What You Need To Know About Juicing for Weight Loss


The bottles are in your neighborhood health food store. I took note of the advertisements on your feed. Heard celebrities raving about losing ten pounds in a single week.

And now you’re thinking, perhaps I ought to give one of those juice fasts a try. Could that be the key to shedding pounds?

The truth? It’s not the finest strategy to lose weight using juice. Because juice cleanses for weight reduction are fraught with danger, despite the fact that juices may include a healthy number of vitamins and minerals that are beneficial to your body.

I spoke with registered dietitian Amber Sommer, RD, LD, about the issues surrounding weight loss through juice fasting. 

Do juice cleanses work for weight loss?

When you experiment with a juice cleanse, you might initially drop some weight. However, it’s not how your body needs or wants it to be.

This is the reason.

Generally, a juice cleanse entails weaning off of solid meals and sticking to liquids made from freshly squeezed fruit and vegetables. A juice diet may be recommended by some for a few days or several weeks. Juicing is said to help “detoxify” your body and accelerate weight loss.

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However, there are many problems with the concept of a juice fast.

“You end up not consuming adequate nutrition when you swap out food for juice,” claims Sommer. You’re not consuming enough fiber, protein, or calories. Your metabolism may be slowed down as a result, which will not aid in weight loss.  Additionally, it may have other detrimental effects like decreased energy, mental fog, and more. It’s not a sensible strategy for losing weight.

Sommer discusses the drawbacks of using juice to lose weight.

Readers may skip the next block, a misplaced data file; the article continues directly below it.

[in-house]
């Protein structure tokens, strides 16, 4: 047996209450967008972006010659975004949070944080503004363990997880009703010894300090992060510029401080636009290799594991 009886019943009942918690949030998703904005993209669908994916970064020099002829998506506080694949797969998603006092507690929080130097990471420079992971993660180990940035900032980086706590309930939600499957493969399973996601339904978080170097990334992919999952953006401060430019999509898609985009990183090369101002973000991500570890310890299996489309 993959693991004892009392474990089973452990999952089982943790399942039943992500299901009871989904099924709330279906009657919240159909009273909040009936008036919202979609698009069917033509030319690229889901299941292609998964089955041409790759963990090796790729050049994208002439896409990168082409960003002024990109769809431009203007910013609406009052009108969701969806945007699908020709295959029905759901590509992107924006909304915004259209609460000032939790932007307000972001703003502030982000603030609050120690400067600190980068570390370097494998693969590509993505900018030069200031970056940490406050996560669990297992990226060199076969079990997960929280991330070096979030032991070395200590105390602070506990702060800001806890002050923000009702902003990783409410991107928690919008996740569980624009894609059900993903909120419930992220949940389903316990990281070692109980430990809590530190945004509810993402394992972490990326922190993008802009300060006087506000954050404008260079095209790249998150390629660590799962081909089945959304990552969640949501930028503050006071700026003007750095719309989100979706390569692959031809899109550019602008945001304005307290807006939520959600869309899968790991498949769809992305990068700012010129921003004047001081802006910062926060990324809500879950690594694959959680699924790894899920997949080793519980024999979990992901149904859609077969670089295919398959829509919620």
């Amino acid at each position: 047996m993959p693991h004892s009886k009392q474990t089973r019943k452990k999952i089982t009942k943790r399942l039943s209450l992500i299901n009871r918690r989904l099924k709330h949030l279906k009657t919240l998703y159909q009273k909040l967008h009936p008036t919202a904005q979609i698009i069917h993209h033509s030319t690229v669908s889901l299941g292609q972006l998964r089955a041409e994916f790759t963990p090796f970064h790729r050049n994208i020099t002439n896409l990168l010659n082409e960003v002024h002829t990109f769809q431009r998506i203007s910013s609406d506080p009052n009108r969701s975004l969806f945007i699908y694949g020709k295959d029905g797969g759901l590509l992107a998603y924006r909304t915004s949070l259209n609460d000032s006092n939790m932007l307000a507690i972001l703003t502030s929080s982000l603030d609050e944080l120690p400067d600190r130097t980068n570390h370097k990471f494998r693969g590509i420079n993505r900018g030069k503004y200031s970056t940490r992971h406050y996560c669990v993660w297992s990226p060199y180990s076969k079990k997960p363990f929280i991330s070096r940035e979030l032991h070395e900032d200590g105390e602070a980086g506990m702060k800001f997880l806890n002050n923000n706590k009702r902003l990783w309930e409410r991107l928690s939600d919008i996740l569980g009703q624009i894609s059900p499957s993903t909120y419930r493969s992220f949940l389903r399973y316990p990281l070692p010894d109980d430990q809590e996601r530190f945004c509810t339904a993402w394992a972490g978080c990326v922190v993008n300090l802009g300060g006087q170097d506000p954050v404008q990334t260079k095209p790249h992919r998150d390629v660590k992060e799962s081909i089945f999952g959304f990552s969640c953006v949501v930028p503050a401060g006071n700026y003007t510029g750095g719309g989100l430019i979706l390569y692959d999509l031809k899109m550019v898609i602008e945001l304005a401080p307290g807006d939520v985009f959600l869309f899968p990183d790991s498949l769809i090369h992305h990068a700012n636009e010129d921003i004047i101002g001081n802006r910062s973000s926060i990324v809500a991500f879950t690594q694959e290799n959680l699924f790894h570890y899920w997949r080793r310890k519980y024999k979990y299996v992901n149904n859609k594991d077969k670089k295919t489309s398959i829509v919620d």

You’re not targeting fat loss

Energy is what your body needs to function. Convincing your body to burn fat cells for energy should be the aim of a good weight loss plan.

However, if you follow a juicing diet, your body will be more inclined to obtain energy from your muscle and water stores. Not fatty.

“The first weight loss that occurs during a juice fast is probably water weight,” advises Sommer. “And you’re probably going to start losing muscle over time.”

For what reason is that the case?

Your body first consumes any stored carbohydrates as fuel when it needs energy. Your cells store excess carbohydrates as glycogen. Consider glycogen to be the storage locker in your body.

When juice is consumed in place of an actual meal, your body runs out of carbohydrates rather quickly. Thus, it releases stored glycogen.

You also release water when you release glycogen.

That’s the weight you shed over the first few days of a juice fast, rapidly and effortlessly? It’s usually too much water draining from your system.

Your glycogen reserves gradually run out as time passes. Your body will be more prone to focus on robbing energy from muscle mass at that point. (Once more, not obese.)

“You need protein to shed weight. Fiber is necessary. You need complex carbohydrates. None of which you obtain when on a juice fast,” stresses Sommer. Your body then begins to draw energy from any available source.

Of course, the scale’s number could drop. But at the price of your general health and muscular tone. Not worthwhile.

Too much sugar

You can see how much juice goes into a single cup if you’ve ever made your own at home.

Consider orange juice as an example. It may take three to five oranges, depending on their size and the strength of your juicer, to produce eight ounces of juice.

You might be thinking, “Great,” all those orange benefits in one drink! Juice triumphs!

Not exactly.

That is a lot of oranges for most of us to eat in one sitting. Our consumption is inherently restricted. And that’s a positive aspect.